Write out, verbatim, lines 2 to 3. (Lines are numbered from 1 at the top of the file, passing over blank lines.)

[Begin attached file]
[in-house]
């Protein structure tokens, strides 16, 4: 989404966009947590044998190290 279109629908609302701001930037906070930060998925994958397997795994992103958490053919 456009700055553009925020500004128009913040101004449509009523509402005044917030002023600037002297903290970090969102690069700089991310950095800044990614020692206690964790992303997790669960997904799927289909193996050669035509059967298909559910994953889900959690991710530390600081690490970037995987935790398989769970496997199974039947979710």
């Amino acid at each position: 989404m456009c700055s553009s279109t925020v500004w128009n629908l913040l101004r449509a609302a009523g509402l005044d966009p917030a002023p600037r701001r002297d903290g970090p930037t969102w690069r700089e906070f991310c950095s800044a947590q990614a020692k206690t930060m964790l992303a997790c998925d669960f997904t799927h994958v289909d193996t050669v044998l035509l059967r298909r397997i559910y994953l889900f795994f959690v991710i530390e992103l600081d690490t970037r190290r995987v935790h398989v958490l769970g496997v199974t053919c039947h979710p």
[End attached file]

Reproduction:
């Protein structure tokens, strides 16, 4: 989404966009947590044998190290 279109629908609302701001930037906070930060998925994958397997795994992103958490053919 456009700055553009925020500004128009913040101004449509009523509402005044917030002023600037002297903290970090969102690069700089991310950095800044990614020692206690964790992303997790669960997904799927289909193996050669035509059967298909559910994953889900959690991710530390600081690490970037995987935790398989769970496997199974039947979710």
């Amino acid at each position: 989404m456009c700055s553009s279109t925020v500004w128009n629908l913040l101004r449509a609302a009523g509402l005044d966009p917030a002023p600037r701001r002297d903290g970090p930037t969102w690069r700089e906070f991310c950095s800044a947590q990614a020692k206690t930060m964790l992303a997790c998925d669960f997904t799927h994958v289909d193996t050669v044998l035509l059967r298909r397997i559910y994953l889900f795994f959690v991710i530390e992103l600081d690490t970037r190290r995987v935790h398989v958490l769970g496997v199974t053919c039947h979710p």